It has been our experience that the use of several communication skills, based on empathic communication, help create the framework for a respectful exam room conversation about cost of care. Empathic communication facilitates the physician's expression of understanding and partnership and allows for more effective use of shared decision-making and negotiation around medical options and alternatives.8 Many physicians have been trained in the world of “Find it and Fix it” medicine, where empathic communication was an afterthought, if considered at all. Empathy was seen as a part of “bedside manner” and it seemed “you were either born with it or you weren't.”9 More recently, a greater emphasis has been placed on empathy as a communication tool, and many experts now agree that empathy and empathic communication are teachable, learnable skills.10 Empathy is the cornerstone of several communication models, including “The Four Habits” model (Invest in the Beginning, Elicit the Patient's Perspective, Demonstrate Empathy, Invest in the End) used within Kaiser Permanente11; the “E-4” model (Engage, Empathize, Educate, Enlist) developed by the Bayer Institute for Health Care Communication12; and others.13,14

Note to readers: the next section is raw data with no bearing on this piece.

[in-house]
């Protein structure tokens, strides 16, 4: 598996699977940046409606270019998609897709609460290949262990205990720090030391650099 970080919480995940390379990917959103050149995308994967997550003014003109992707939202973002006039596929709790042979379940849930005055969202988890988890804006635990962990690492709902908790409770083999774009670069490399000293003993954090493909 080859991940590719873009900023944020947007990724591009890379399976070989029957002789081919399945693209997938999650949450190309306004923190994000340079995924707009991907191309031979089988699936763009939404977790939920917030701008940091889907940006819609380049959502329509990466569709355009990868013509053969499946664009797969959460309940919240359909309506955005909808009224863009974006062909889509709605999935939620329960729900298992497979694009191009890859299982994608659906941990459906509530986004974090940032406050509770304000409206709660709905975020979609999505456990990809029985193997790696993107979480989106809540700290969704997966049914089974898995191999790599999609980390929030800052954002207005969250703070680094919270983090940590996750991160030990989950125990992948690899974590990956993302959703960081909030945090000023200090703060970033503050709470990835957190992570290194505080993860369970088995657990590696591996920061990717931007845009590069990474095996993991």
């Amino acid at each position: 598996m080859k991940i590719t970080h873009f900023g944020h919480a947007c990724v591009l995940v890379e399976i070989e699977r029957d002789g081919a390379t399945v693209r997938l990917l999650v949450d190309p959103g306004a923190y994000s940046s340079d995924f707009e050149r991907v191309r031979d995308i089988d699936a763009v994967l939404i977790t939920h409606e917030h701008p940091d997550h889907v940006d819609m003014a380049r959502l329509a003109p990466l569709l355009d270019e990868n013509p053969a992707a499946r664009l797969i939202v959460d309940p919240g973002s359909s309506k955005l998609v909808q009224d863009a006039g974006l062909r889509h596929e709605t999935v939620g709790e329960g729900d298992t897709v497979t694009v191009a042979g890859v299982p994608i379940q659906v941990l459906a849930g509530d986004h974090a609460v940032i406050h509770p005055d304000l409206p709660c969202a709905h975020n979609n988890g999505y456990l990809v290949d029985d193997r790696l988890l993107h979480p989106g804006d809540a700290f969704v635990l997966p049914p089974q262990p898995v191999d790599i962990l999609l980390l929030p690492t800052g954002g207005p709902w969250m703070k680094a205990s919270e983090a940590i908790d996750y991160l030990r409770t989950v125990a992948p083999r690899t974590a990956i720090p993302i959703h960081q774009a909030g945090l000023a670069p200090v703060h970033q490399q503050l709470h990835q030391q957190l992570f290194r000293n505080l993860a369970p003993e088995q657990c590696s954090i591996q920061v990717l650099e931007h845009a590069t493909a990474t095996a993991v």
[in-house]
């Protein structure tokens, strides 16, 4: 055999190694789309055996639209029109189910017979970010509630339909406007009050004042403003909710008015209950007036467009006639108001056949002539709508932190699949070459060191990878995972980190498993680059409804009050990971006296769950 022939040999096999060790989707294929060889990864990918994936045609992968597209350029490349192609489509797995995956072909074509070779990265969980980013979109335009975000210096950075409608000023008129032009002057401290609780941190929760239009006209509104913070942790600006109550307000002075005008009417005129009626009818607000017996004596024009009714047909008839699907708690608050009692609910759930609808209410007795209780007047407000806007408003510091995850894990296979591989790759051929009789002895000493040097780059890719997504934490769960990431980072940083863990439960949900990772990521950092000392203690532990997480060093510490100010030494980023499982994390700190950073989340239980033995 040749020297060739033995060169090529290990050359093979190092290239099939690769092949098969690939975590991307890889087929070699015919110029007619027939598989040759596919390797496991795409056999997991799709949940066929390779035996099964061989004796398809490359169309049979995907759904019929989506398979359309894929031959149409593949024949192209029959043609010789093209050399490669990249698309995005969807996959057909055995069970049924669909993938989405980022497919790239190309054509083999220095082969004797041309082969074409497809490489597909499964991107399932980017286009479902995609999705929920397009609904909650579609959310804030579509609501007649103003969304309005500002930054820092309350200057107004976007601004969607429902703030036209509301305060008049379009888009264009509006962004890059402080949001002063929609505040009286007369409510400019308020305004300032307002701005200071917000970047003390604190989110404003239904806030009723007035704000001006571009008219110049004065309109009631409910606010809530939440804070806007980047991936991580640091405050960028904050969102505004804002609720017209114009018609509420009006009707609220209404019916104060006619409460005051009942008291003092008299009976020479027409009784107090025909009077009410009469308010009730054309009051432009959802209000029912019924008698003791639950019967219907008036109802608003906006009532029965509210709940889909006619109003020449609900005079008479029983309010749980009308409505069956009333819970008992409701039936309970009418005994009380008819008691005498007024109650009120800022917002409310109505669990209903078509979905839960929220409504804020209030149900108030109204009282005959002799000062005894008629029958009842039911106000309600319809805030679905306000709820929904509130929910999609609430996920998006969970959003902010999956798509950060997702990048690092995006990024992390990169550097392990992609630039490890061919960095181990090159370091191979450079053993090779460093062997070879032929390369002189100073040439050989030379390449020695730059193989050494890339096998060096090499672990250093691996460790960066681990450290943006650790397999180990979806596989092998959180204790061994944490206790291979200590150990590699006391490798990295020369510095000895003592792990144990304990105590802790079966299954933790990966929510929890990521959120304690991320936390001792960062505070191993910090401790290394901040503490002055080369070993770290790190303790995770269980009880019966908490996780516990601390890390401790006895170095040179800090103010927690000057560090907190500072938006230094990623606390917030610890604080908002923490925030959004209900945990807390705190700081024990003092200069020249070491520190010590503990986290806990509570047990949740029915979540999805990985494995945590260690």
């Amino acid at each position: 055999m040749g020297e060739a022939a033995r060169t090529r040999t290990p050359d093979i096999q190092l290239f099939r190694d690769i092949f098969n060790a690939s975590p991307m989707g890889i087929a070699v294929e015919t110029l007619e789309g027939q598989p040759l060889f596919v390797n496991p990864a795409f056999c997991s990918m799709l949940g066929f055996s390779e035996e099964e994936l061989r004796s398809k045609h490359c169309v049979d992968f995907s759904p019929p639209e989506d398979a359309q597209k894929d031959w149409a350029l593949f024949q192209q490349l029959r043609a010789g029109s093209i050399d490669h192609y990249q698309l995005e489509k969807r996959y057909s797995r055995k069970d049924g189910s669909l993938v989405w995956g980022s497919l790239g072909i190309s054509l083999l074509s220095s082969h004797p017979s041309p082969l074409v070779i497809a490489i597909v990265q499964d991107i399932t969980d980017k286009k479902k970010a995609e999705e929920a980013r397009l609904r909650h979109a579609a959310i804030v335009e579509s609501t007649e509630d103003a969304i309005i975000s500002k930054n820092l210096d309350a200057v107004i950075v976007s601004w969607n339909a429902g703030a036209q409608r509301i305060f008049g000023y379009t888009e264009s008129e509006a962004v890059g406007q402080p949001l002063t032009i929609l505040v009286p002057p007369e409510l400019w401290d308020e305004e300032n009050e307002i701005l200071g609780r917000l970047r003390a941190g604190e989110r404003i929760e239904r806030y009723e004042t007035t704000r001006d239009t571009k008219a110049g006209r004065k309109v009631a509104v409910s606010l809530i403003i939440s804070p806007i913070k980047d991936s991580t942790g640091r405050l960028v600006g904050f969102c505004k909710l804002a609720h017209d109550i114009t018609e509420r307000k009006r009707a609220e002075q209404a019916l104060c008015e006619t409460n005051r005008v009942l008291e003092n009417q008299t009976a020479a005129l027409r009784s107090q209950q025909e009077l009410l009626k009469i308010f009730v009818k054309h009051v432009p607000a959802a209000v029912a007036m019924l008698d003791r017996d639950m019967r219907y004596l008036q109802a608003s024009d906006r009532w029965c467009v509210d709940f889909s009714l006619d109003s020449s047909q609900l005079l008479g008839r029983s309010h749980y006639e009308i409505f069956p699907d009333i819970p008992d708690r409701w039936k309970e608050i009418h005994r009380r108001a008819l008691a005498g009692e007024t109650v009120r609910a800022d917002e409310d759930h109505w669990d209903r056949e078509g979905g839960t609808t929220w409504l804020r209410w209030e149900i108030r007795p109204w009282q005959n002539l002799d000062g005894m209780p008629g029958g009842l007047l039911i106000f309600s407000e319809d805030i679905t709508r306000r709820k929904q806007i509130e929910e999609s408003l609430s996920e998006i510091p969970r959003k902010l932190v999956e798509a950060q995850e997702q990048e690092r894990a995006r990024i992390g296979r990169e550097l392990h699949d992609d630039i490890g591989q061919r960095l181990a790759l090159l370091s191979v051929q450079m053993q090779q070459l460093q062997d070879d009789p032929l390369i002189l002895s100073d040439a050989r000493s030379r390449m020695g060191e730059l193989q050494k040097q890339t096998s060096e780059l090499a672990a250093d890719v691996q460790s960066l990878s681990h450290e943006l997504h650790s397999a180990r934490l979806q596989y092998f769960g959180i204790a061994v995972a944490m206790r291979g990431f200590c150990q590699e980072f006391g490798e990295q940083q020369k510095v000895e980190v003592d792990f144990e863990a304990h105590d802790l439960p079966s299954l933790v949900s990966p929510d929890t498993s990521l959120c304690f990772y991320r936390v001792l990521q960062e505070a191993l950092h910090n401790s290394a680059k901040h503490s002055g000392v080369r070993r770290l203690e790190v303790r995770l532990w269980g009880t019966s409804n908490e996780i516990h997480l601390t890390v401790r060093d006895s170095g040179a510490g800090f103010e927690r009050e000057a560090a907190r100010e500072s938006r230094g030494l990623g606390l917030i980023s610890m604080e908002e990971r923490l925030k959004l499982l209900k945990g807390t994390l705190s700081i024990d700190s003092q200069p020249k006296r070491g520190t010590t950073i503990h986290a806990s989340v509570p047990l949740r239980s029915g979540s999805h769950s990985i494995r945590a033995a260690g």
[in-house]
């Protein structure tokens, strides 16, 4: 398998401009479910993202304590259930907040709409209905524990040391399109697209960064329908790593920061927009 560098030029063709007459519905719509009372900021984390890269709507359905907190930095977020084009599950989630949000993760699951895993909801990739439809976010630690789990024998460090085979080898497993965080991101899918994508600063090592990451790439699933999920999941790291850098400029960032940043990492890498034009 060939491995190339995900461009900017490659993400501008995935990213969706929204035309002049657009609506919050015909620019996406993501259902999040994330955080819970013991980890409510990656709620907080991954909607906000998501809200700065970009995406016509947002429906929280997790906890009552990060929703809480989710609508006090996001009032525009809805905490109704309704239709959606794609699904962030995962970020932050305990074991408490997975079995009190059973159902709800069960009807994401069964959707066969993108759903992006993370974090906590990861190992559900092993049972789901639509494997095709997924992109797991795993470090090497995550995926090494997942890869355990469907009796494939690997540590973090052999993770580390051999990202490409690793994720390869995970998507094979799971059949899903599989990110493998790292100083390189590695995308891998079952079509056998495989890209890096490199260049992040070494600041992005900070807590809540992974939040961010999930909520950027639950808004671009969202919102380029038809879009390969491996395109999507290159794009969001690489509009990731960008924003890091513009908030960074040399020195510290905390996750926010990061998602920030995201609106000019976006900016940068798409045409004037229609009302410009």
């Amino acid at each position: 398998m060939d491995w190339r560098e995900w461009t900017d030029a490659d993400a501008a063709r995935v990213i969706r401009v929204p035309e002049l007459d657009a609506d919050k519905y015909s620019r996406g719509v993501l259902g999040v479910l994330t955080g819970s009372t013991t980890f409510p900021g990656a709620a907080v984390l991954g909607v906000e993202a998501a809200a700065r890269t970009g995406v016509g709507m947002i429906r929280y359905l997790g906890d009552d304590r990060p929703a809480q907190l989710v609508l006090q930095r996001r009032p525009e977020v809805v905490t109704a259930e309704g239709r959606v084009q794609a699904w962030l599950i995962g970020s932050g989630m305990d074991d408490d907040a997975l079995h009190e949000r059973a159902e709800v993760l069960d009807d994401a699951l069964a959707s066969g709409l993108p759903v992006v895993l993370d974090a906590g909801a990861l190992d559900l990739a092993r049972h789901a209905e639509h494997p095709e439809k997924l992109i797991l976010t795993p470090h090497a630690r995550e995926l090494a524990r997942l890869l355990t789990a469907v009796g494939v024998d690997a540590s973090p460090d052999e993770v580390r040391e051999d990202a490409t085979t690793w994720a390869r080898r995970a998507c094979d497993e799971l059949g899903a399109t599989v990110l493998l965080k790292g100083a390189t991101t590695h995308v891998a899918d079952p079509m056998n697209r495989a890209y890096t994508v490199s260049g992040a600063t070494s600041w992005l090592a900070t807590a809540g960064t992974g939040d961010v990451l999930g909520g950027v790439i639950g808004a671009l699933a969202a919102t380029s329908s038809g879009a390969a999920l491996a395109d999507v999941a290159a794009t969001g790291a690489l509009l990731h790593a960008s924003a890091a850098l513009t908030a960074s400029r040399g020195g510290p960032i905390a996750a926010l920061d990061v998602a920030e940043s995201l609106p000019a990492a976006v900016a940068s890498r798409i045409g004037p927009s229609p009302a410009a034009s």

Empathy has been described as an emotional attunement that facilitates patient trust and disclosure.15 Empathic communication is a response that demonstrates an understanding and acceptance of another's feelings, values, and ideas, serves to fortify the doctor-patient relationship, and is especially important in difficult clinical encounters, including those that involve financial hardship. Empathic communication requires an afferent limb—the physician's careful listening and understanding of the patient's values, feelings, and ideas (including those about finance), and an efferent limb—the way we demonstrate our understanding so that the patient feels understood. It is important to remember that empathy incorporates nonverbal (pausing, listening, nodding, and maintaining eye contact) as well as verbal behaviors.16 Statements that facilitate empathy have been categorized as queries, clarifications, and responses.17

Queries:

What has it been like for you dealing with the copays and drug costs?

Are you worried about the cost of your care?

Clarifications:

Tells me more about how you've been dealing with the expenses.

Responses:

I can imagine that all these medical expenses might make you feel …

It sounds like you are finding the costs to be …

An example of an office encounter involving cost concerns where a physician uses empathic communication to negotiate a treatment plan follows:

A 46-year-old man presents for evaluation of 2 weeks of increasing chest pain. The pain is somewhat exertional, but sharp and fleeting. He smokes 1 pack of cigarettes daily. The EKG shows “nonspecific changes.” After performing a history and exam, the physician thinks that the patient should go by ambulance to the Emergency Department for further evaluation.